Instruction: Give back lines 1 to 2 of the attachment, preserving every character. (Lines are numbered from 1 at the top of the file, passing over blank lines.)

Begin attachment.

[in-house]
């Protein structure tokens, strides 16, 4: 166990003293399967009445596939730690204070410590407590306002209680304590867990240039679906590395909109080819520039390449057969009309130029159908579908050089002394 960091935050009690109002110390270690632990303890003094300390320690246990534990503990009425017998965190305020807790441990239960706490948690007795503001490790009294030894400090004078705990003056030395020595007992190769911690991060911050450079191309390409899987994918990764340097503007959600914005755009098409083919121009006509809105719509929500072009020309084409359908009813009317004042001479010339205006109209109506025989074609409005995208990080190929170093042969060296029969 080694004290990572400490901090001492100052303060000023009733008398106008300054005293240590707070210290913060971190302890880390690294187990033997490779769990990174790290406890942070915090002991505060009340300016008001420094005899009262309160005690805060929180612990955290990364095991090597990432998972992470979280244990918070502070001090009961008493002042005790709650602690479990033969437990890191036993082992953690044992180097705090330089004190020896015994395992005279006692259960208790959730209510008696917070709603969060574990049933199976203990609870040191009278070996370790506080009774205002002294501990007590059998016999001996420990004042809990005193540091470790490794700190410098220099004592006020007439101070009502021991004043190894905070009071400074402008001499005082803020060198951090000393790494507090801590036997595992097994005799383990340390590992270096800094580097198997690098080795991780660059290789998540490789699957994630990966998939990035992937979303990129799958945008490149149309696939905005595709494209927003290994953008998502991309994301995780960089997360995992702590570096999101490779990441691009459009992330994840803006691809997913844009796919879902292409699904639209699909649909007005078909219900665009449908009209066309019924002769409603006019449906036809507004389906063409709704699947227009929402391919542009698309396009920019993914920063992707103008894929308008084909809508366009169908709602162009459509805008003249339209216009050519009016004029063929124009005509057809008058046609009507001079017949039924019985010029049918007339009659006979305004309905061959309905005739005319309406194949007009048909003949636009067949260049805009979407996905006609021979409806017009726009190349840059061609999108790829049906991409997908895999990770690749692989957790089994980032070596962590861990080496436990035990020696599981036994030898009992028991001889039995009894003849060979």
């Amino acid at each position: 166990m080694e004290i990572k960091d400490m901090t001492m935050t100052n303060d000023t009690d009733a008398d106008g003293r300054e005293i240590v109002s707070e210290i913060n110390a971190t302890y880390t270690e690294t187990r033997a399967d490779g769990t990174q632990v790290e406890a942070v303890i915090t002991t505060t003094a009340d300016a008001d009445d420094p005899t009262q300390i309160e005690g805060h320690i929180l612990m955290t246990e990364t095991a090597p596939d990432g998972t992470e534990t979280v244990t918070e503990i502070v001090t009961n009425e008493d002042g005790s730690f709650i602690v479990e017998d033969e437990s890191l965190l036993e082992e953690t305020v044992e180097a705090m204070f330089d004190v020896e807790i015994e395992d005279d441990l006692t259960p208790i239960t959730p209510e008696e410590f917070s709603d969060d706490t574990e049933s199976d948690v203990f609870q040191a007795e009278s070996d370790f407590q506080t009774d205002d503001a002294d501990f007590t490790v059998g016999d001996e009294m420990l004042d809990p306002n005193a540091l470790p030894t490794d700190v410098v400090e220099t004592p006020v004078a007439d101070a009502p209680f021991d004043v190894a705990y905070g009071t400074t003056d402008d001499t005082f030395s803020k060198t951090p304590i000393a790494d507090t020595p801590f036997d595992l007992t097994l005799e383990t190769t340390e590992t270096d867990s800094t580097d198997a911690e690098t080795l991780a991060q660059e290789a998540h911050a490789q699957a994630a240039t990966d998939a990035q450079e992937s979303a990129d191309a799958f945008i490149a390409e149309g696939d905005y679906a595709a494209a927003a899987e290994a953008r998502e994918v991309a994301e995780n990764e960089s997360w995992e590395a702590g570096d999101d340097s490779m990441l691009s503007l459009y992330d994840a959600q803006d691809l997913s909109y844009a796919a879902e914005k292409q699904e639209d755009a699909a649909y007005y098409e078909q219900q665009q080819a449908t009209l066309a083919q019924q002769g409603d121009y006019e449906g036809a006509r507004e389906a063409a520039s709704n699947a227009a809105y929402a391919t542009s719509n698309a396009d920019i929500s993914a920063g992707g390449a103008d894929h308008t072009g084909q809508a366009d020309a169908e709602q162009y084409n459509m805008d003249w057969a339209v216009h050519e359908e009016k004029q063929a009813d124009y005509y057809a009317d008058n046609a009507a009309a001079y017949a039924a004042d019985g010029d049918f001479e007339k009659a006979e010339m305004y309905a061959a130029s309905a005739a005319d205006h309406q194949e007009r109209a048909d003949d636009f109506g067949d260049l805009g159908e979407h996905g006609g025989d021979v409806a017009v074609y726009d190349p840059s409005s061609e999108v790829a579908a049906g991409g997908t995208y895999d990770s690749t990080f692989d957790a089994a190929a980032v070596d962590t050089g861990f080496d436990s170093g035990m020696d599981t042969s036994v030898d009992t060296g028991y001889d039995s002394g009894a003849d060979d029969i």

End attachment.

[in-house]
């Protein structure tokens, strides 16, 4: 166990003293399967009445596939730690204070410590407590306002209680304590867990240039679906590395909109080819520039390449057969009309130029159908579908050089002394 960091935050009690109002110390270690632990303890003094300390320690246990534990503990009425017998965190305020807790441990239960706490948690007795503001490790009294030894400090004078705990003056030395020595007992190769911690991060911050450079191309390409899987994918990764340097503007959600914005755009098409083919121009006509809105719509929500072009020309084409359908009813009317004042001479010339205006109209109506025989074609409005995208990080190929170093042969060296029969 080694004290990572400490901090001492100052303060000023009733008398106008300054005293240590707070210290913060971190302890880390690294187990033997490779769990990174790290406890942070915090002991505060009340300016008001420094005899009262309160005690805060929180612990955290990364095991090597990432998972992470979280244990918070502070001090009961008493002042005790709650602690479990033969437990890191036993082992953690044992180097705090330089004190020896015994395992005279006692259960208790959730209510008696917070709603969060574990049933199976203990609870040191009278070996370790506080009774205002002294501990007590059998016999001996420990004042809990005193540091470790490794700190410098220099004592006020007439101070009502021991004043190894905070009071400074402008001499005082803020060198951090000393790494507090801590036997595992097994005799383990340390590992270096800094580097198997690098080795991780660059290789998540490789699957994630990966998939990035992937979303990129799958945008490149149309696939905005595709494209927003290994953008998502991309994301995780960089997360995992702590570096999101490779990441691009459009992330994840803006691809997913844009796919879902292409699904639209699909649909007005078909219900665009449908009209066309019924002769409603006019449906036809507004389906063409709704699947227009929402391919542009698309396009920019993914920063992707103008894929308008084909809508366009169908709602162009459509805008003249339209216009050519009016004029063929124009005509057809008058046609009507001079017949039924019985010029049918007339009659006979305004309905061959309905005739005319309406194949007009048909003949636009067949260049805009979407996905006609021979409806017009726009190349840059061609999108790829049906991409997908895999990770690749692989957790089994980032070596962590861990080496436990035990020696599981036994030898009992028991001889039995009894003849060979």